Lake George Village’s Mayor Blais Seeking Re-Election
By Anthony F. Hall
Lake George Village’s longest-serving mayor, Bob Blais, will seek an 11th, four year term in March. Blais announced his decision to seek re-election in a letter to Lake George Village voters in January.
“I am approaching one of the longest tenures as mayor in state history, and with the support of my family, your support, and the grace of God, I want to continue my journey as your Mayor,” Blais wrote.
In his letter, Blais also discussed his recent diagnosis of prostate cancer.
“Three weeks ago I was diagnosed with prostate cancer and am presently undergoing treatment at the Glens Falls Hospital. My outlook is very positive and while my activities will be curtailed over the next six to eight weeks, I have no doubt I will be able to carry out my duties as your full-time Mayor. Seeking re-election will give me added incentive as well.”
Blais told the Mirror he had postponed a decision on an eleventh term until he was certain that his health would not incapacitate him.
Had a vote to dissolve the Village been placed on the ballot and approved in March, Blais would have felt even more compelled to run for another term, he said.
“I would have wanted to be here to assist with the transition,” Blais said.
In November, however, Lake George Village’s Board of Trustees decided not to put the question to a vote in March.
Too many questions about the costs to taxpayers and the future of municipal services if the Village dissolved and merged with the surrounding township remained unanswered, and answers were unlikely to be forthcoming, the trustees said.
Blais was first elected to office in 1971. After serving only one term as a Village trustee, he defeated the incumbent mayor, Robert Caldwell.
During Blais’s tenure, the Village transformed itself from “the Coney Island of the Adirondacks” to a family-oriented resort town.
“In the 1950s and 60s, the Village was not a comfortable place for families,” said Blais. “But with the changing of the legal drinking age from 18 to 21, by prohibiting drinking in public and by upgrading our facilities, we became one of the top-rated family resorts in America.”
In recent years, according to many observers, Lake George Village has become less renowned for its teen-age riots than for banning jet skis, limiting the size of signs and for its civic amenities, such as the Visitors Center and the lakefront walkway. The walkway, which extends from Lower Amherst Street to West Brook, gives Lake George’s residents and visitors more access to water than any other community within the Adirondacks.
“Everything we as a municipal government can do to lead the community in a new direction, we’ve done,” said Blais. “But we have no control over people who want to display obscene t-shirts in their windows or who refuse to support our efforts.”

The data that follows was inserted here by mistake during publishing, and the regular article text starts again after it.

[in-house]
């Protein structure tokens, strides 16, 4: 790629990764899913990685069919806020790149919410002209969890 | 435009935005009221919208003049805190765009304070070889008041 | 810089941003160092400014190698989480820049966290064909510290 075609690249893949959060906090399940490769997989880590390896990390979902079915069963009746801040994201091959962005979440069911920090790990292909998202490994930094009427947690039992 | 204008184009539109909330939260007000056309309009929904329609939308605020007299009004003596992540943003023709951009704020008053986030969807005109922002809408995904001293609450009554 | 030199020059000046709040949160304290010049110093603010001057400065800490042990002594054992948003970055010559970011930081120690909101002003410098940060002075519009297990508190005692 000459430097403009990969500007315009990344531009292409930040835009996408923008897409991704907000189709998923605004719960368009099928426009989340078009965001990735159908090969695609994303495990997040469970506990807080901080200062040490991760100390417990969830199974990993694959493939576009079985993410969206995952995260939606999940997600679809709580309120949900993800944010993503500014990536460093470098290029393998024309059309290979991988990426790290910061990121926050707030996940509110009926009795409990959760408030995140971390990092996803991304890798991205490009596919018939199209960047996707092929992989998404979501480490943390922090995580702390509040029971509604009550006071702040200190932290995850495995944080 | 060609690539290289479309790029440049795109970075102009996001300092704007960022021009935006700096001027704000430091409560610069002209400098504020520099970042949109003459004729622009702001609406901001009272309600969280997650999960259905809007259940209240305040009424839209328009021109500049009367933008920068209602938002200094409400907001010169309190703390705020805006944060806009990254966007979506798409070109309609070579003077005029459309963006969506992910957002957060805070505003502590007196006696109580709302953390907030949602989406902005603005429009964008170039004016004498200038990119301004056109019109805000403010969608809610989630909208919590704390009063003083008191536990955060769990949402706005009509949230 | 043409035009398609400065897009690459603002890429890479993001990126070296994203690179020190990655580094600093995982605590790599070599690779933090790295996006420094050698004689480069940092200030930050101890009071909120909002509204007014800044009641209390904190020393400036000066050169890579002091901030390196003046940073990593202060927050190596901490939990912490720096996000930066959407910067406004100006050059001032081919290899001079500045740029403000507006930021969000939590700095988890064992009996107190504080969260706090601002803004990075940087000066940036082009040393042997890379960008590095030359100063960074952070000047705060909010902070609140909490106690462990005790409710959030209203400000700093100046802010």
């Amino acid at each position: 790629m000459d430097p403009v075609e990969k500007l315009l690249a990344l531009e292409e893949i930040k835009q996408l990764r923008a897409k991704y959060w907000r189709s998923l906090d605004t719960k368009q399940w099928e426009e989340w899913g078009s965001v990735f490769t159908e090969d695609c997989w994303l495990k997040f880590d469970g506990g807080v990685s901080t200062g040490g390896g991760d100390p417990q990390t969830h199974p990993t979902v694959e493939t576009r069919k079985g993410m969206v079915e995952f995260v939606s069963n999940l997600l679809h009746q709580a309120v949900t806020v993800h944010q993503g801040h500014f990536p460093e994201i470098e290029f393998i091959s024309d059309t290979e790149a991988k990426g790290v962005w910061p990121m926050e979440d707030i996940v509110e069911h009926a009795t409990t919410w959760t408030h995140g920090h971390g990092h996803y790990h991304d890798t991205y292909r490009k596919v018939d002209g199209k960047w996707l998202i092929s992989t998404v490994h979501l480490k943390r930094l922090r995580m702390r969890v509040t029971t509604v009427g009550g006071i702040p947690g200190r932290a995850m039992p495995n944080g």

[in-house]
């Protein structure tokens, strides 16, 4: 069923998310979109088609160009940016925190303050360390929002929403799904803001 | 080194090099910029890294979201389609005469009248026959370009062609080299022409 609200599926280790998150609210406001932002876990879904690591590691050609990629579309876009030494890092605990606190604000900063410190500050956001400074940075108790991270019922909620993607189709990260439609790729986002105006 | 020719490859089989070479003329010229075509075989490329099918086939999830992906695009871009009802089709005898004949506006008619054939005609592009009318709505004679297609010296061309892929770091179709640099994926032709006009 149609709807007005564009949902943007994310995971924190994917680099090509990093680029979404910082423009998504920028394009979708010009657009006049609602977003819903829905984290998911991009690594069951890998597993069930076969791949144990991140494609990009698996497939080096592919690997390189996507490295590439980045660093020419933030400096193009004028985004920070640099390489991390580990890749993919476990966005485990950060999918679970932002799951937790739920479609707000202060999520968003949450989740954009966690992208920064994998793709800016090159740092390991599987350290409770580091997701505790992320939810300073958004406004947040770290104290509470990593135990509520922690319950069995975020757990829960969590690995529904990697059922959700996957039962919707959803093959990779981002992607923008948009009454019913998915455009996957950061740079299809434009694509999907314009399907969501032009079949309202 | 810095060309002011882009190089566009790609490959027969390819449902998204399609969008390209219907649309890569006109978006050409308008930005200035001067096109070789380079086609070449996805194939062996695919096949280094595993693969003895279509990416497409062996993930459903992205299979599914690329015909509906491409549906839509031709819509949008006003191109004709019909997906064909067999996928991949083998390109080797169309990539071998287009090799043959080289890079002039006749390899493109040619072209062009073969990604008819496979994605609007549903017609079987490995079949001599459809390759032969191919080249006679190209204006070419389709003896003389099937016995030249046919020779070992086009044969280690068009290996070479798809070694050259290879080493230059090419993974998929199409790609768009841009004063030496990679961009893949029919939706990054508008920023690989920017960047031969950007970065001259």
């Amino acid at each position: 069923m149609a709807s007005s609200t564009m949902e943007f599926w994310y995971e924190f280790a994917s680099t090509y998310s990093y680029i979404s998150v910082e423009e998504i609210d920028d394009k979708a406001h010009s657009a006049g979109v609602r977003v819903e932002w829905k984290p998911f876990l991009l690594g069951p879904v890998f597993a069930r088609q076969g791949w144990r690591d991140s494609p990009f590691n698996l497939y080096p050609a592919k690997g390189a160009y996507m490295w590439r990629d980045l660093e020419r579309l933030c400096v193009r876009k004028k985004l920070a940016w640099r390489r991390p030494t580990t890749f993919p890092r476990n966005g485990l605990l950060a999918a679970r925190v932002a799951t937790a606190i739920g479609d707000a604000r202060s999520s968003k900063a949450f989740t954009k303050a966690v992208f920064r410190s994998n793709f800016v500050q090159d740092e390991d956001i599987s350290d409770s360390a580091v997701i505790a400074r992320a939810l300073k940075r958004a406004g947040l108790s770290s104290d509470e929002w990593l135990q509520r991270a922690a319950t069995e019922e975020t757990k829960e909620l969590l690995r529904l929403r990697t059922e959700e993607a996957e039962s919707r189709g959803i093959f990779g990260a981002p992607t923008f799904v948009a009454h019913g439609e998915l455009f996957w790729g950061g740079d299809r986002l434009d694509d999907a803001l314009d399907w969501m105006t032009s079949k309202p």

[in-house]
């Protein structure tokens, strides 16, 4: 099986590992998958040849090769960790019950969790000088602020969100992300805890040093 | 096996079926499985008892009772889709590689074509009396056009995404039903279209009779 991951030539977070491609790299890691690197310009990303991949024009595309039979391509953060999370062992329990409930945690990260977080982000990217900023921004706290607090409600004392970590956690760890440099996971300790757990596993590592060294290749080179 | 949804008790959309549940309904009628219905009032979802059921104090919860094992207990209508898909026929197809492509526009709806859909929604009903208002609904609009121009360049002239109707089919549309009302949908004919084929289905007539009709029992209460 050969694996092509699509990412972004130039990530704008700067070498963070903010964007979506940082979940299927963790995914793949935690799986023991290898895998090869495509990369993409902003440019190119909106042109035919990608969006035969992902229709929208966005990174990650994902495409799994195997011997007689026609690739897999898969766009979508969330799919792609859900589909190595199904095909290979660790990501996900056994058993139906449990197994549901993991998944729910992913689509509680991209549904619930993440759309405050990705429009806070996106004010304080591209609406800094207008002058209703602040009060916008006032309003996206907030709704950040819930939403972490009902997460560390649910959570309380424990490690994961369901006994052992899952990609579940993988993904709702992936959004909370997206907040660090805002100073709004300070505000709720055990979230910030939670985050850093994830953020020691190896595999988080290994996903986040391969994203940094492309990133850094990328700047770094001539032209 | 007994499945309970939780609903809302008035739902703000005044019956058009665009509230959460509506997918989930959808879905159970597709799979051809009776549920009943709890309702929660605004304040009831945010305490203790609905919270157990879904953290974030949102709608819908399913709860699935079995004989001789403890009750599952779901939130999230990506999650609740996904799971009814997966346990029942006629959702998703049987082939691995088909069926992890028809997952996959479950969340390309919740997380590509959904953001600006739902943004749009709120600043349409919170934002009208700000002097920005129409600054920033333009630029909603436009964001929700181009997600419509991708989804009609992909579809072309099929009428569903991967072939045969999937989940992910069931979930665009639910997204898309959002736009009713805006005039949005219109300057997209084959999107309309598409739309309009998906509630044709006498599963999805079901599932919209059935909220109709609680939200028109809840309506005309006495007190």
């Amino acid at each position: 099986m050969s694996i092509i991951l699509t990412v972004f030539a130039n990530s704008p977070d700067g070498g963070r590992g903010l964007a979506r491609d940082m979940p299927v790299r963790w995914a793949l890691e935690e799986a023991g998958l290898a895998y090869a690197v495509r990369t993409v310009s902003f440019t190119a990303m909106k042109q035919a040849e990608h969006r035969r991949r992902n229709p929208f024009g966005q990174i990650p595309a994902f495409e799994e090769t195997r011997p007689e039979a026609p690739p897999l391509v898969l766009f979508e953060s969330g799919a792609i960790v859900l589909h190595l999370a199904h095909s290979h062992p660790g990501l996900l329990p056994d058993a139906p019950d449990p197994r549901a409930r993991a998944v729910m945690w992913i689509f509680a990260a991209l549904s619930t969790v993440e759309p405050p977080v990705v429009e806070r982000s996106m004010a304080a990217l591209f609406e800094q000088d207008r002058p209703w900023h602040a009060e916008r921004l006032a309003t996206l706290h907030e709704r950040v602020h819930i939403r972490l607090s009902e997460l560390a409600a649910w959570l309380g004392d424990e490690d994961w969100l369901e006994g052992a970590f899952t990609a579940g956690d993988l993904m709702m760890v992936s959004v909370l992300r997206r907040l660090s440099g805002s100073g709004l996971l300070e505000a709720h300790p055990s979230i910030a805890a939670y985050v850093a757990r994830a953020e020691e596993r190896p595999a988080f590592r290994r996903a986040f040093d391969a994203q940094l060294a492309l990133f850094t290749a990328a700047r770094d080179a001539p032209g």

The Lakefront Walkway, the renovations of Canada Street and Beach Road, the Lake Avenue Park and the Visitors Center were constructed with the aid of grants, and Blais has been effective in securing funds from the federal and state governments.
During the past several years, Lake George Village has been awarded more than $9 million in grants, said Blais, adding that since he has been mayor, the Village has also received five awards from state-wide organizations for innovative public policies.
“Our biggest challenge is serving a tourist population of 20,000 people a week without burdening our year-round population of 1000 people with heavy taxes,” said Blais. “We’ve had to be innovative.”
In 2007, Blais received The Fund for Lake George’s James D. Corbett Award for his efforts to acquire the former site of Gaslight Village and restore it as a conservation park.
The property was purchased in 2008 and the work of planning and designing the park is now underway.
In October, Lake George Village and two lake protection groups purchased the Town of Lake George’s 19% share in the conservation project for $210,000.
Lake George Village will assume responsibility for operating and promoting a 2.5 acre festival space on the property.
“Users will be charged based on what similar open spaces charge as well as for utilizing additional services such as electricity, staging, security and garbage collection, among other things,” said Blais.
“The Village also anticipates using the space to park vehicles during their fireworks shows, holiday weekends and other special events.”
Managing the festival space, designing and constructing the conservation park, improving the waste water collection system and completing the renovation of Canada Street will be among Blais’s priorities during the next two years, he said.
“I feel good, my family is proud of me and I want to continue to serve,” said Blais. “I’d like to become the nation’s longest serving Mayor, but if that didn’t happen, I wouldn’t mind. I never look back. There’s always a new challenge out there.”